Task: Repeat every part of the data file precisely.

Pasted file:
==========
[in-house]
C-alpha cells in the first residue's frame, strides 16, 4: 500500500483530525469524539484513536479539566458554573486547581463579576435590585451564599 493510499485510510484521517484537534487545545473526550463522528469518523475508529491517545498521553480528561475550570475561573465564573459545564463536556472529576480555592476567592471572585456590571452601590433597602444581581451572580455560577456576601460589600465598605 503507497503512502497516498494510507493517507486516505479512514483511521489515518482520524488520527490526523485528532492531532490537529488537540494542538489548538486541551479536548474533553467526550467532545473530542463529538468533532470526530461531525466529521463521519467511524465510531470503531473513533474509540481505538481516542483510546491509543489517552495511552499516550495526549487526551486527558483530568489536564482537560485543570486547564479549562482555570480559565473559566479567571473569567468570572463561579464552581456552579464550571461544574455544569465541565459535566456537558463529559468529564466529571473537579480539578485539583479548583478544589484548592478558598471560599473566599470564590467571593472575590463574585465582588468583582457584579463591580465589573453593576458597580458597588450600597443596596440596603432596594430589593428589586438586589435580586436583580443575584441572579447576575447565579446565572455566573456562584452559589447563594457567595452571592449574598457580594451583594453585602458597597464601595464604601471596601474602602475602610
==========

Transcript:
[in-house]
C-alpha cells in the first residue's frame, strides 16, 4: 500500500483530525469524539484513536479539566458554573486547581463579576435590585451564599 493510499485510510484521517484537534487545545473526550463522528469518523475508529491517545498521553480528561475550570475561573465564573459545564463536556472529576480555592476567592471572585456590571452601590433597602444581581451572580455560577456576601460589600465598605 503507497503512502497516498494510507493517507486516505479512514483511521489515518482520524488520527490526523485528532492531532490537529488537540494542538489548538486541551479536548474533553467526550467532545473530542463529538468533532470526530461531525466529521463521519467511524465510531470503531473513533474509540481505538481516542483510546491509543489517552495511552499516550495526549487526551486527558483530568489536564482537560485543570486547564479549562482555570480559565473559566479567571473569567468570572463561579464552581456552579464550571461544574455544569465541565459535566456537558463529559468529564466529571473537579480539578485539583479548583478544589484548592478558598471560599473566599470564590467571593472575590463574585465582588468583582457584579463591580465589573453593576458597580458597588450600597443596596440596603432596594430589593428589586438586589435580586436583580443575584441572579447576575447565579446565572455566573456562584452559589447563594457567595452571592449574598457580594451583594453585602458597597464601595464604601471596601474602602475602610